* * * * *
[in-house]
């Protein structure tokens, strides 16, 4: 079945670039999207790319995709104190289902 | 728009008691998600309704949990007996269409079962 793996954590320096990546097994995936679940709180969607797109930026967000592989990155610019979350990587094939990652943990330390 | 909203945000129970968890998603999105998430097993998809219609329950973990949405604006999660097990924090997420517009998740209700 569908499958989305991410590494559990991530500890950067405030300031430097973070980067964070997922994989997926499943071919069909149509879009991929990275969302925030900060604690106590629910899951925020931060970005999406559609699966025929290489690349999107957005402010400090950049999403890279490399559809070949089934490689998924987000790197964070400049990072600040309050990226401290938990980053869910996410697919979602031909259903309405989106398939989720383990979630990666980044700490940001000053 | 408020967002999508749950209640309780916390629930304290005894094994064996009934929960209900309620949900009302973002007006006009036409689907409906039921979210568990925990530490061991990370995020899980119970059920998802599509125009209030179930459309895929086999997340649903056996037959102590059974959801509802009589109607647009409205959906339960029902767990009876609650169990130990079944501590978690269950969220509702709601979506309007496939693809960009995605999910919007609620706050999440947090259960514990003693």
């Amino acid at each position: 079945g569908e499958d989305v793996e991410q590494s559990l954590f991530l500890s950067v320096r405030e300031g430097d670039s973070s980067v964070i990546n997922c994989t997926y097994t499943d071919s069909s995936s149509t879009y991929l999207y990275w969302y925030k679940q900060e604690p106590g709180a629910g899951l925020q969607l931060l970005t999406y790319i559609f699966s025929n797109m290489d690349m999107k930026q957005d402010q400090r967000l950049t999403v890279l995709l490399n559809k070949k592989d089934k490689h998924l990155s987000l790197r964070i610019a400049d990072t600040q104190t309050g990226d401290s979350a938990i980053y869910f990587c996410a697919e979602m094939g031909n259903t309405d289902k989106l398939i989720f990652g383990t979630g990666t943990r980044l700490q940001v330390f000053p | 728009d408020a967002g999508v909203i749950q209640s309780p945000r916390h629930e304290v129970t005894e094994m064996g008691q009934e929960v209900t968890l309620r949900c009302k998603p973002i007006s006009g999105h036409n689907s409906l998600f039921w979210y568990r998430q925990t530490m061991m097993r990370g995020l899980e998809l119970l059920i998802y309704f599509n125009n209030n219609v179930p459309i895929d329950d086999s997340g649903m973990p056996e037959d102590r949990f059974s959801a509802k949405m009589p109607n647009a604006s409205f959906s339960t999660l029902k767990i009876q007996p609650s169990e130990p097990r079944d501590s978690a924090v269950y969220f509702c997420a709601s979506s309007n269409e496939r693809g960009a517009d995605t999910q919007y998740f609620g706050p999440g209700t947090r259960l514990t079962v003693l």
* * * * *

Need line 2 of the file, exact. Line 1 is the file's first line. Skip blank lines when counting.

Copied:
């Protein structure tokens, strides 16, 4: 079945670039999207790319995709104190289902 | 728009008691998600309704949990007996269409079962 793996954590320096990546097994995936679940709180969607797109930026967000592989990155610019979350990587094939990652943990330390 | 909203945000129970968890998603999105998430097993998809219609329950973990949405604006999660097990924090997420517009998740209700 569908499958989305991410590494559990991530500890950067405030300031430097973070980067964070997922994989997926499943071919069909149509879009991929990275969302925030900060604690106590629910899951925020931060970005999406559609699966025929290489690349999107957005402010400090950049999403890279490399559809070949089934490689998924987000790197964070400049990072600040309050990226401290938990980053869910996410697919979602031909259903309405989106398939989720383990979630990666980044700490940001000053 | 408020967002999508749950209640309780916390629930304290005894094994064996009934929960209900309620949900009302973002007006006009036409689907409906039921979210568990925990530490061991990370995020899980119970059920998802599509125009209030179930459309895929086999997340649903056996037959102590059974959801509802009589109607647009409205959906339960029902767990009876609650169990130990079944501590978690269950969220509702709601979506309007496939693809960009995605999910919007609620706050999440947090259960514990003693």